Start Date: 19/03/2024

Price 4,228 ILS
/ 12 Tcs


Course Overview

Verilog for VHDL Users is an intensive 2-day course, converting knowledge of VHDL to practical Verilog skills.
Contrasting Verilog and VHDL, this course demonstrates similarities and highlights differences between two hardware description languages and their associated design flows.
The syllabus covers the Verilog language, coding for register transfer level (RTL) synthesis, developing test fixtures, and using Verilog tools.
Labs comprise about 50% of class time, and are based around carefully designed exercises to reinforce and challenge the extent of learning.
Because Doulos is independent, delegates can usually use their choice of design tools during the workshops. Workshops are based around carefully designed exercises to reinforce and challenge the extent of learning, and comprise approximately 50% of class time.

Who should attend?

Engineers proficient in VHDL who need migrate to Verilog or evaluate SystemVerilog


Delegates must have a good working knowledge of VHDL and digital hardware design

  • No previous knowledge of Verilog is required


Software Tools:

Standard Verilog 1364 complaint simulator

Course materials

Course materials are renowned for being the most comprehensive and user friendly available. Their style, content and coverage are unique in the HDL training world and have made them sought after resources in their own right. Course fees include:

  • Fully indexed course notes providing a concise Verilog reference
  • Workbook full of practical examples to help delegates apply their knowledge

What will you learn?

The differences and similarities between VHDL and Verilog

  • How to use the Verilog language for hardware design and logic synthesis
  • How to write thorough Verilog text fixtures to verify your designs
  • How to avoid common mistakes when coding Verilog for synthesis


Course Outline:

1. Introduction

  • What is Verilog?
  • Brief history and current status
  • The PLI
  • Scope of Verilog
  • Design flow
  • Verilog-2001
  • SystemVerilog
  • Verilog books and Internet resources

2. Differences between VHDL and Verilog

  • “Philosophy”
  • Red Tape
  • Strong typing
  • Determinisim
  • Data abstraction
  • Structure vs behaviour – Nets vs registers
  • Language structure – architecture, packages, configurations,files
  • Identifiers
  • Output ports
  • Implicit wires
  • Arrays
  • Aggregates
  • Signedness
  • Operators
  • Signal vs variables/nets
  • Process vs initial/always
  • If, case, loop differences
  • File i/o
  • Hierarchical names

3. Verilog Basics

  • Modules & ports
  • Continuous assignments
  • Comments
  • Names
  • Nets and strengths
  • Design hierarchy
  • Module instances
  • Primitive instances
  • Text fixtures
  • $monitor
  • Initial blocks
  • Logic values
  • Vectors
  • Registers
  • Numbers
  • Output formatting
  • Timescales
  • Always blocks
  • $stop and $finish
  • Using nets and variables correctly

4. Combinational Logic

  • Event control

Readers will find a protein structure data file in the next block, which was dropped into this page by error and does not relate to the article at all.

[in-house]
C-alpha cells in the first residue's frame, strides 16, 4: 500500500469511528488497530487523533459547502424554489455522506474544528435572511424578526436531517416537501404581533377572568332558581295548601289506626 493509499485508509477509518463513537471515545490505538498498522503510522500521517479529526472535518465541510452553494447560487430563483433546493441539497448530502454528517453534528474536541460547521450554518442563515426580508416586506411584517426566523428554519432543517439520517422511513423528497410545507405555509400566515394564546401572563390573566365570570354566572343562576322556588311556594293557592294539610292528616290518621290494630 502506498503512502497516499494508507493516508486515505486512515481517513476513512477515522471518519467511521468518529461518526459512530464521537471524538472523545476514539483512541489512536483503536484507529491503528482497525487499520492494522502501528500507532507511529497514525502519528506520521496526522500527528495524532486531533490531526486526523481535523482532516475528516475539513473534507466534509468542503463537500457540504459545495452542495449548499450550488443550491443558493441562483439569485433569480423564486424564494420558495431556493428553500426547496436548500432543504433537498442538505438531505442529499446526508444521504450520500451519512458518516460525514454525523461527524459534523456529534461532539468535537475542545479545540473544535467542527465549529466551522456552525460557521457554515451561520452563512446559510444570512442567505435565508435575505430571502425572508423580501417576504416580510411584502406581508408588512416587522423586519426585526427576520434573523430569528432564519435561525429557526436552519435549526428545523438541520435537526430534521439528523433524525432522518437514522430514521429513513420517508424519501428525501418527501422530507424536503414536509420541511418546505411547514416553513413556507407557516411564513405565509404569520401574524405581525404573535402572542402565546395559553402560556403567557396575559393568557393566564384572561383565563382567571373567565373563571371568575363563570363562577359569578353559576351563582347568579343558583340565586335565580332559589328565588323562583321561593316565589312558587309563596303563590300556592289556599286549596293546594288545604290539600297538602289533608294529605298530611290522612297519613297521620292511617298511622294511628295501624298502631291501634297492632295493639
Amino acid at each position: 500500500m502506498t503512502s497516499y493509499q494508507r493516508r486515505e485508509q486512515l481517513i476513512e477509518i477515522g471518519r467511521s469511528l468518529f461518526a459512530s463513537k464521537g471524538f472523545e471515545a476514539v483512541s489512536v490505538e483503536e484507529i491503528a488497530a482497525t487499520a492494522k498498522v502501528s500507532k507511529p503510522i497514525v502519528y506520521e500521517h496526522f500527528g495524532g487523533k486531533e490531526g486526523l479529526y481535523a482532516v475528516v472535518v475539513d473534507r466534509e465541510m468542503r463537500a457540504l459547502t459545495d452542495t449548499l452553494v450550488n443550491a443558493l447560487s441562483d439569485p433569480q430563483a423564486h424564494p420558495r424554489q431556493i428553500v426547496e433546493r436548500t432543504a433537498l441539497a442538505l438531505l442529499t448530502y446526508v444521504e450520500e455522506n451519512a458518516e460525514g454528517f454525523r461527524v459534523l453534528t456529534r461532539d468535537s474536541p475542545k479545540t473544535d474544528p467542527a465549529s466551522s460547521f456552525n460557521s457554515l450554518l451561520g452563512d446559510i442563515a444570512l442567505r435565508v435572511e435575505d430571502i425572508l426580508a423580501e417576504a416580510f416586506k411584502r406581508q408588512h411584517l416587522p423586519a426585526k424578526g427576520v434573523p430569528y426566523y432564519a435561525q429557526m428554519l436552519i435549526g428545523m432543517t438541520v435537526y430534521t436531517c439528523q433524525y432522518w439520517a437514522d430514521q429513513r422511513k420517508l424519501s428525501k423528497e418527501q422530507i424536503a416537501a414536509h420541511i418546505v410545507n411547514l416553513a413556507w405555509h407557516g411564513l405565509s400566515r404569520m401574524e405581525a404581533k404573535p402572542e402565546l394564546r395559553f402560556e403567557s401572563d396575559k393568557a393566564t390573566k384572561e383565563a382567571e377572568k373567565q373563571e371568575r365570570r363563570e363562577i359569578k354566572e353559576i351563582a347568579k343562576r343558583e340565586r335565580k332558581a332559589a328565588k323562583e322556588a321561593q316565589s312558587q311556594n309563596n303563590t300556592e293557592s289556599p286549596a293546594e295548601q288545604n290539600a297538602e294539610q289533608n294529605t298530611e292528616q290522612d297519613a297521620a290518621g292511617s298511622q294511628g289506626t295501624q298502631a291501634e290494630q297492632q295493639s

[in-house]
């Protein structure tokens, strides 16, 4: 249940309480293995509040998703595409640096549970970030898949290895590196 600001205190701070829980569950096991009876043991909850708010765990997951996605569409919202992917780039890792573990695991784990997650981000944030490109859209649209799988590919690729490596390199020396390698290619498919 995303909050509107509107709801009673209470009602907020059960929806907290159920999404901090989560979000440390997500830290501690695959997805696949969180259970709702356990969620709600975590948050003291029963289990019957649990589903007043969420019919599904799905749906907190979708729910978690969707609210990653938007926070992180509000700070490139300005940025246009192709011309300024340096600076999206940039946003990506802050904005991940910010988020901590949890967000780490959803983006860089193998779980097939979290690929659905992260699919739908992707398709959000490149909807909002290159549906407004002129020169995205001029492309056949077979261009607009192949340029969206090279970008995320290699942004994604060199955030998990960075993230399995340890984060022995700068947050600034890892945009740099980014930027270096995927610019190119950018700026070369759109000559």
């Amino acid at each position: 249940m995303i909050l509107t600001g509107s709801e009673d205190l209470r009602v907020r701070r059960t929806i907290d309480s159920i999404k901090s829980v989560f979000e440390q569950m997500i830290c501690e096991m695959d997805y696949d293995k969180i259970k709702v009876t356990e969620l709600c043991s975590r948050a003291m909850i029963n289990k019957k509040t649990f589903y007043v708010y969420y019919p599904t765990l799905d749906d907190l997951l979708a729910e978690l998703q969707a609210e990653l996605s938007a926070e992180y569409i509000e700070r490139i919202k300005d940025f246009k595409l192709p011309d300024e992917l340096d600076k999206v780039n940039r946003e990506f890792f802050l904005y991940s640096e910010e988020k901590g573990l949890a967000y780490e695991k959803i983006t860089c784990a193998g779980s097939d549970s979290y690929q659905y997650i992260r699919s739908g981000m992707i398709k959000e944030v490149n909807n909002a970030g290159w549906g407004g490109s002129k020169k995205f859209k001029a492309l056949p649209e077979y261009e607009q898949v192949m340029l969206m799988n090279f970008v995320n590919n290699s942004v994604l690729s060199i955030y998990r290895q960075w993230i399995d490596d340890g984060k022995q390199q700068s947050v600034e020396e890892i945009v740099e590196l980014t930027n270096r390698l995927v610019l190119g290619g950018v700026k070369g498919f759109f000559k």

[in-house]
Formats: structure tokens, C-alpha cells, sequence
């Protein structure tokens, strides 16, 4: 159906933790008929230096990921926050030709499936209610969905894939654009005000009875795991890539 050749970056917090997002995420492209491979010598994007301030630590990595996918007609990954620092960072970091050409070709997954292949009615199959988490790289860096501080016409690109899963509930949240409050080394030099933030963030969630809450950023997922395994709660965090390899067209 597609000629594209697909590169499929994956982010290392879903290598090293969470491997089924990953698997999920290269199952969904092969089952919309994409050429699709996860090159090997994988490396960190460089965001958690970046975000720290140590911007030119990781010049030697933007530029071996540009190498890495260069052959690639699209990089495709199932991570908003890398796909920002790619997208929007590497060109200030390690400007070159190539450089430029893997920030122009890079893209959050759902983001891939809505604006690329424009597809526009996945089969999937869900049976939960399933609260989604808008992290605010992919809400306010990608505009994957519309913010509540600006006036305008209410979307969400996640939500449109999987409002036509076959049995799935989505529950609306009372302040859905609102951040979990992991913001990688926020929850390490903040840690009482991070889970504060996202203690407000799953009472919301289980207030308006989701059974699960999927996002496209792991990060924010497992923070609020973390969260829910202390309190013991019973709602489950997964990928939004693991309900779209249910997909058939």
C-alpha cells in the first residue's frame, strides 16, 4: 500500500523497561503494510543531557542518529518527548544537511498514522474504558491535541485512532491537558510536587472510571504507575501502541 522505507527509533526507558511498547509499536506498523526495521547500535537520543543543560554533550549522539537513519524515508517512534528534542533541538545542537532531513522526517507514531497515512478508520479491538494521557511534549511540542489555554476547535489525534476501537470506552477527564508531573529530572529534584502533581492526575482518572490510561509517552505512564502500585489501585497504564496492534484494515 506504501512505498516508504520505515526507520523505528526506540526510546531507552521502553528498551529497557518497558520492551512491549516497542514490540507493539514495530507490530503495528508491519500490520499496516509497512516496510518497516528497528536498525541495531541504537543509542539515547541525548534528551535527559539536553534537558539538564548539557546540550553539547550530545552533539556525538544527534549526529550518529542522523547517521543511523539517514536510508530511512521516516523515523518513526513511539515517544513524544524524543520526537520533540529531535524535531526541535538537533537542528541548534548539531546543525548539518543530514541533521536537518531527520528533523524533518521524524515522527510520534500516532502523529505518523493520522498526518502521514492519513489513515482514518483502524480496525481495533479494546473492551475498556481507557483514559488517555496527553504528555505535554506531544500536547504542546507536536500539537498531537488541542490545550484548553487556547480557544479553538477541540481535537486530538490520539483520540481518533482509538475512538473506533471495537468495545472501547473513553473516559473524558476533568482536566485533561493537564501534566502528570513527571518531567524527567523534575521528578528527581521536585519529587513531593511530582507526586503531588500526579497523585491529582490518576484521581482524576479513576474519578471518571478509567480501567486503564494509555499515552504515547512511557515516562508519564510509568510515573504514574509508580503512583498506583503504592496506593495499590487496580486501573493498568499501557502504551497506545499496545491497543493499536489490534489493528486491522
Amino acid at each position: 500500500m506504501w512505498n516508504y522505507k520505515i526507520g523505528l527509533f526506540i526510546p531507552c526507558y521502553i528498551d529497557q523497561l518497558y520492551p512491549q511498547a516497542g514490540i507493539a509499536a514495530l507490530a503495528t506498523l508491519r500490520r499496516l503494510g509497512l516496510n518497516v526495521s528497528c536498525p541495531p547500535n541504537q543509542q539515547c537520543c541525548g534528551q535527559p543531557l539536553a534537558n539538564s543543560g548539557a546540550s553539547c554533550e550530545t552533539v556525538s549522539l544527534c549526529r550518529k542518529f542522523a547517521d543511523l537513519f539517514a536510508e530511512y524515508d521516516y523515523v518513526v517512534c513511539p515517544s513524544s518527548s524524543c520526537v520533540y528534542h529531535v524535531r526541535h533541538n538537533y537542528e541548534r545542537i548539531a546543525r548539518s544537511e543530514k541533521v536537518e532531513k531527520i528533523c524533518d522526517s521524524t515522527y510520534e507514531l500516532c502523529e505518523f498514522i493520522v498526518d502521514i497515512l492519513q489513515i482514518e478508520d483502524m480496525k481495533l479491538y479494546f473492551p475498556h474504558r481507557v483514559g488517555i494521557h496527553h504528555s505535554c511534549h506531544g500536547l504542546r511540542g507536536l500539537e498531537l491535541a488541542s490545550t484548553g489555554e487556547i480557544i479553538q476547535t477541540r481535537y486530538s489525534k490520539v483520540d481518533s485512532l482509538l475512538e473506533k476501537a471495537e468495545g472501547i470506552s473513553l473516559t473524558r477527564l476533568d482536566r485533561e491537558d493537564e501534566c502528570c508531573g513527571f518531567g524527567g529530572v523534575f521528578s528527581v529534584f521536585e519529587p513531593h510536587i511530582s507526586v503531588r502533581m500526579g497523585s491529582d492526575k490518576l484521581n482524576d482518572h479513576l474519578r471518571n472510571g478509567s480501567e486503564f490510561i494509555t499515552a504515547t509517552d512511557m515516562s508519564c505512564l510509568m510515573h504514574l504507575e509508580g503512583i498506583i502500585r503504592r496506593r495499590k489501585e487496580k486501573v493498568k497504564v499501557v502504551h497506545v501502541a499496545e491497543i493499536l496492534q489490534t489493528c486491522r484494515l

• If statements
  • Begin-endw Incomplete assignment and latches
  • Unknown and don’t care
  • Conditional operator
  • Tristates
  • Case, casez and casex statements
  • Full_case and parellel_case directives
  • For, repeat, while and forever loops
  • Integers
  • Self-disabling blocks
  • Combinational logic synthesis


5. Sequential Logic

  • Synthesising flip-flops & latches
  • Avoiding simulation race hazards
  • Nonblocking assignments
  • Asynchronous & synchronous resets
  • Clock enables
  • Synthesizable always templates
  • Designing state machines
  • State machine architectures
  • Verilog code-based FSM strategy
  • State encoding
  • Unreachable states & safe design practices
  • One-hot machines

6. Other features of Verilog

  • Verilog operators
  • Part selects
  • Concatenation & replication
  • Shift registers
  • Conditional compilation
  • Parameterisation and generate
  • Hierarchical names
  • Arithmetic operators and their synthesis
  • Signed and unsigned values
  • Memory arrays
  • RAM modelling and synthesis
  • $readmemb and $readmemh

7. Tasks and Functions

  • Understanding tasks
  • Task arguments
  • Task synchronization
  • Tasks and synthesis
  • Functions

8. Test Fixtures

  • File I/O – Writing to files; File access using MCDs; Reading  from files
  • Automated design verification using Verilog
  • Force and release
  • Gate-level simulation
  • Back annotation using SDF
  • “Traditional” Verilog libraries
  • Configuration and libraries
  • Command-line options
  • Behavioural modelling

9. Behavioural Verilog

  • Algorithmic coding
  • Synchronization using waits & event control
  • Concurrent-disabling of always blocks
  • Named events
  • Fork & join
  • High-level modelling using tasks, Implicit FSMs and  concurrent-disabling
  • Understanding intra-assignment controls
  • Overcoming clock skew
  • Blocking and nonblocking assignments
  • Continuous procedural assignment

10. Gate Level Verilog

  • Structural Verilog
  • Using built-in primitives
  • Net types & drive strengths
  • UDPs Gate, net & path delays
  • Specify blocks
  • Smart paths
  • Pulse rejection
  • Cell library modelling

11. SystemVerilog